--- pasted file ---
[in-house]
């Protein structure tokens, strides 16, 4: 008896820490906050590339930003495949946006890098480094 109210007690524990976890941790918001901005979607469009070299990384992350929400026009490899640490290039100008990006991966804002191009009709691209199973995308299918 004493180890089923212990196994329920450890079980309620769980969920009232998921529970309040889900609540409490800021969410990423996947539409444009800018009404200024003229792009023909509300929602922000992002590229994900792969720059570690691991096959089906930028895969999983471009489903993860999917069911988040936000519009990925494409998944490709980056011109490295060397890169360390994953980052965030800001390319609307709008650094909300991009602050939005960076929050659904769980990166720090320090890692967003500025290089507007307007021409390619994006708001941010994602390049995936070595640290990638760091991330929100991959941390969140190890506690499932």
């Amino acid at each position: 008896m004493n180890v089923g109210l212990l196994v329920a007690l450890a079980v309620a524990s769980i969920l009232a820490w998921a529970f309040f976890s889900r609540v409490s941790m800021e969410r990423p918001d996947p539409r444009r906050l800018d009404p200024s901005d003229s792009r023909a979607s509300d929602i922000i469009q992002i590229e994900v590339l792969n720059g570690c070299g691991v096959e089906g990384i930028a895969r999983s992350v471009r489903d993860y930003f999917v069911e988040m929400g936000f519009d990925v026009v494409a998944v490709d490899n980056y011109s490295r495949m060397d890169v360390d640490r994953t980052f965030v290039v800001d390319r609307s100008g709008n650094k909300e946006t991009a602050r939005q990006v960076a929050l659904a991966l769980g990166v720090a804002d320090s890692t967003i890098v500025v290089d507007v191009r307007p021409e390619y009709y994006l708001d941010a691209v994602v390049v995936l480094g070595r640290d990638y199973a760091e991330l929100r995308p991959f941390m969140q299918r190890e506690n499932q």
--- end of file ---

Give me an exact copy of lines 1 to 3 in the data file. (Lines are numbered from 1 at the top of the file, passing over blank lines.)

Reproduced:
[in-house]
């Protein structure tokens, strides 16, 4: 008896820490906050590339930003495949946006890098480094 109210007690524990976890941790918001901005979607469009070299990384992350929400026009490899640490290039100008990006991966804002191009009709691209199973995308299918 004493180890089923212990196994329920450890079980309620769980969920009232998921529970309040889900609540409490800021969410990423996947539409444009800018009404200024003229792009023909509300929602922000992002590229994900792969720059570690691991096959089906930028895969999983471009489903993860999917069911988040936000519009990925494409998944490709980056011109490295060397890169360390994953980052965030800001390319609307709008650094909300991009602050939005960076929050659904769980990166720090320090890692967003500025290089507007307007021409390619994006708001941010994602390049995936070595640290990638760091991330929100991959941390969140190890506690499932």
């Amino acid at each position: 008896m004493n180890v089923g109210l212990l196994v329920a007690l450890a079980v309620a524990s769980i969920l009232a820490w998921a529970f309040f976890s889900r609540v409490s941790m800021e969410r990423p918001d996947p539409r444009r906050l800018d009404p200024s901005d003229s792009r023909a979607s509300d929602i922000i469009q992002i590229e994900v590339l792969n720059g570690c070299g691991v096959e089906g990384i930028a895969r999983s992350v471009r489903d993860y930003f999917v069911e988040m929400g936000f519009d990925v026009v494409a998944v490709d490899n980056y011109s490295r495949m060397d890169v360390d640490r994953t980052f965030v290039v800001d390319r609307s100008g709008n650094k909300e946006t991009a602050r939005q990006v960076a929050l659904a991966l769980g990166v720090a804002d320090s890692t967003i890098v500025v290089d507007v191009r307007p021409e390619y009709y994006l708001d941010a691209v994602v390049v995936l480094g070595r640290d990638y199973a760091e991330l929100r995308p991959f941390m969140q299918r190890e506690n499932q």